Hyperactivation of cannabinoid system is reflected in change of energy metabolism in various organs:
1. Activation of CB1 receptors in isolated mouse adipocytes leads to stimulation of fatty acid synthase and lipoprotein lipase and inhibition of AMPK. The expression of adipocyte differentiation (PPAR) genes increases, mitochondrial biogenesis is disrupted;

2. Activation of CB1 receptors in hepatocytes leads to a decrease in AMPK phosphorylation and its activity. The expression of acetyl-CoA-carboxylase-1 (ACC1) and fatty acid synthase (FAS) increases, de novo fatty acid synthesis increases and liver steatosis develops. Up-regulation of inhibitory phosphorylation of the insulin receptor substrate (IRS) and inhibitory dephosphorylation of insulin-activated protein kinase B (PKB) occurs, followed by triggering endoplasmic reticulum stress. It has been shown that the CB2 receptor is involved in the pathogenesis of liver steatosis;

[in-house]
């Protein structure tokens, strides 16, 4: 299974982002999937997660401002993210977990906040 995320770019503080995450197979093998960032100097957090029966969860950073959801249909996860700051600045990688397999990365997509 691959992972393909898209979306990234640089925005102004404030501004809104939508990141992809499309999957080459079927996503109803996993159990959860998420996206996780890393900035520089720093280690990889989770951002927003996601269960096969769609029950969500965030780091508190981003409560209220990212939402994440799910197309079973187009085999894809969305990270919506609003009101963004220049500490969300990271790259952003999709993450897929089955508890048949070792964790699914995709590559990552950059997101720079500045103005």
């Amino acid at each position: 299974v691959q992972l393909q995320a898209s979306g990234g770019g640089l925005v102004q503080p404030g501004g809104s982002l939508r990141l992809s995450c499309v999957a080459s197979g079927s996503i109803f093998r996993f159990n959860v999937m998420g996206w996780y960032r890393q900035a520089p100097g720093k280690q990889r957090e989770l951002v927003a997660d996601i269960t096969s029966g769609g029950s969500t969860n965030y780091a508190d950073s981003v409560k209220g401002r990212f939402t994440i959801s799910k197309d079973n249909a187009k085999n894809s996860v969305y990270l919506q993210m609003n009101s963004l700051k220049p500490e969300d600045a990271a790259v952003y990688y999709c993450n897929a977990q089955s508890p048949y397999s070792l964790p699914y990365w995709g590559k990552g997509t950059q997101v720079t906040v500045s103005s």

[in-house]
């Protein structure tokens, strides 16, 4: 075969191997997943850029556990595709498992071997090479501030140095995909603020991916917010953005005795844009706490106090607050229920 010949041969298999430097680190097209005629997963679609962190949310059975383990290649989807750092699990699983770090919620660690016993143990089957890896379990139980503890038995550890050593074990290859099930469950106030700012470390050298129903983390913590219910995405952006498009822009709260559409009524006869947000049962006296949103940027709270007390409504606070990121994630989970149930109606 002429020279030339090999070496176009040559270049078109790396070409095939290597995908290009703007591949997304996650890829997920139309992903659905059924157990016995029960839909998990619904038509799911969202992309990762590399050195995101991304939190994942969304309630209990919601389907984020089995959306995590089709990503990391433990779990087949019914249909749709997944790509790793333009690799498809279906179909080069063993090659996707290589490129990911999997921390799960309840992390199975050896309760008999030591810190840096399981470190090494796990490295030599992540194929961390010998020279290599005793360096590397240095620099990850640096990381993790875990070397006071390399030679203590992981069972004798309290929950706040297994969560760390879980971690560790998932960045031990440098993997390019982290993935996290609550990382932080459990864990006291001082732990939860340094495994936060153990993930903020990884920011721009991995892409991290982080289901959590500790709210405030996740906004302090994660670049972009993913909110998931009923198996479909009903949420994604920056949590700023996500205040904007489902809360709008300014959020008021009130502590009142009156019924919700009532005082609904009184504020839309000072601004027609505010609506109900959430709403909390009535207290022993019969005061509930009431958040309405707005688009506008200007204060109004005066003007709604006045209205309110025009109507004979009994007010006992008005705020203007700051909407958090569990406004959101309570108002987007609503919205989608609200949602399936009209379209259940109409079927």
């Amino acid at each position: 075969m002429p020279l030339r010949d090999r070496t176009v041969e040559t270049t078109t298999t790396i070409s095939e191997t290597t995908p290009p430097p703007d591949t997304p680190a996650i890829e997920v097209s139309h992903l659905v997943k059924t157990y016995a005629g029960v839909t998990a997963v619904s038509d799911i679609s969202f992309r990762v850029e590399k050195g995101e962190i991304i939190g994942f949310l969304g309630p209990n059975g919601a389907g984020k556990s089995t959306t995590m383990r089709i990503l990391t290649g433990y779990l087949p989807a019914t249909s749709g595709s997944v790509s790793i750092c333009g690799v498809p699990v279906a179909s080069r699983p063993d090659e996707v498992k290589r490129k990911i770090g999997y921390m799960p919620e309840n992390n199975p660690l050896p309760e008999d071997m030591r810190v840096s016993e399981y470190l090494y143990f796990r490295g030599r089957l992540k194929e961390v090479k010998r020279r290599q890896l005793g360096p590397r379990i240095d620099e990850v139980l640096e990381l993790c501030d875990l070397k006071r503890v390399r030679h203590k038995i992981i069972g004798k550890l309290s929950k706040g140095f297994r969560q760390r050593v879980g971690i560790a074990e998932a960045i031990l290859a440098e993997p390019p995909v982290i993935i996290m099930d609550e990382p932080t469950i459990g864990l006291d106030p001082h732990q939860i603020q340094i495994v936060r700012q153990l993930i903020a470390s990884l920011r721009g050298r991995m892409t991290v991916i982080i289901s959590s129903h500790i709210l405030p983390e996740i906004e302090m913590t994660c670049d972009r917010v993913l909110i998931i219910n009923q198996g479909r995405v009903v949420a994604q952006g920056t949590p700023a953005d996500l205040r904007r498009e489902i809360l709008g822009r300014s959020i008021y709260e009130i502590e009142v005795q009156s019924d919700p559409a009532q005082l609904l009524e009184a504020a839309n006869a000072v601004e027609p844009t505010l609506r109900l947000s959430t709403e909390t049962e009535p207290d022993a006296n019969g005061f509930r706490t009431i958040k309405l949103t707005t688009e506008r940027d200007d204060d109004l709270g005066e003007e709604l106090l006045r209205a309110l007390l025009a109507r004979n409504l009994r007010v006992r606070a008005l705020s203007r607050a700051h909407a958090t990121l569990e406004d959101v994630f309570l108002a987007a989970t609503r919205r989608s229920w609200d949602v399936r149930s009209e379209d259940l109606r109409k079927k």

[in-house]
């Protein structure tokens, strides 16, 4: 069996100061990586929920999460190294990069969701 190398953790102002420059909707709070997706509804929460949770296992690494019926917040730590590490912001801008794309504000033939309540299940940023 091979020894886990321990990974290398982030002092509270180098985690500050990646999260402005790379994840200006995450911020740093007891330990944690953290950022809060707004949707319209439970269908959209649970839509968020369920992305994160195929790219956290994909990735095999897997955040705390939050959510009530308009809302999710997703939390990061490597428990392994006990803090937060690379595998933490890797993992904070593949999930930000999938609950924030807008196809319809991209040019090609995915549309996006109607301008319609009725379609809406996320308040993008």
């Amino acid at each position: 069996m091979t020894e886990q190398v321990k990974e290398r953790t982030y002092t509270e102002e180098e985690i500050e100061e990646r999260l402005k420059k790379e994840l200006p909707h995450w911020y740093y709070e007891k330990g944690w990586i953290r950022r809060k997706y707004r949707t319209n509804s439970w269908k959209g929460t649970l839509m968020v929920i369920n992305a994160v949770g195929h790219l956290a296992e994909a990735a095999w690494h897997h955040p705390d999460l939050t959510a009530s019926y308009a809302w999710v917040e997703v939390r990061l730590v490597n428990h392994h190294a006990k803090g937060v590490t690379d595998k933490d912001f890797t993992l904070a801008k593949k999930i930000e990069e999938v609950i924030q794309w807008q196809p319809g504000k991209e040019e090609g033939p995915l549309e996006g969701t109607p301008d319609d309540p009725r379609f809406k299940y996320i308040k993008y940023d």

3. Activation of CB1 receptors in skeletal muscle suppresses glucose and fatty acid oxidation and mitochondrial biogenesis, reduces basal and insulin-dependent glucose transport, reduces tissue sensitivity to insulin by PI3-kinase/PKB and Raf-MEK1/2-ERK1/2 pathways, which can lead to insulin resistance;

4. Activation of CB1R on beta cells of the pancreas recruits focal adhesion kinases (FAK). Its action causes the rebuilding of cytoskeleton; exocytosis of vesicles with insulin occurs, triggers apoptosis of beta cells and promotes infiltration of islets by macrophages and inflammation, leading to type 2 diabetes.​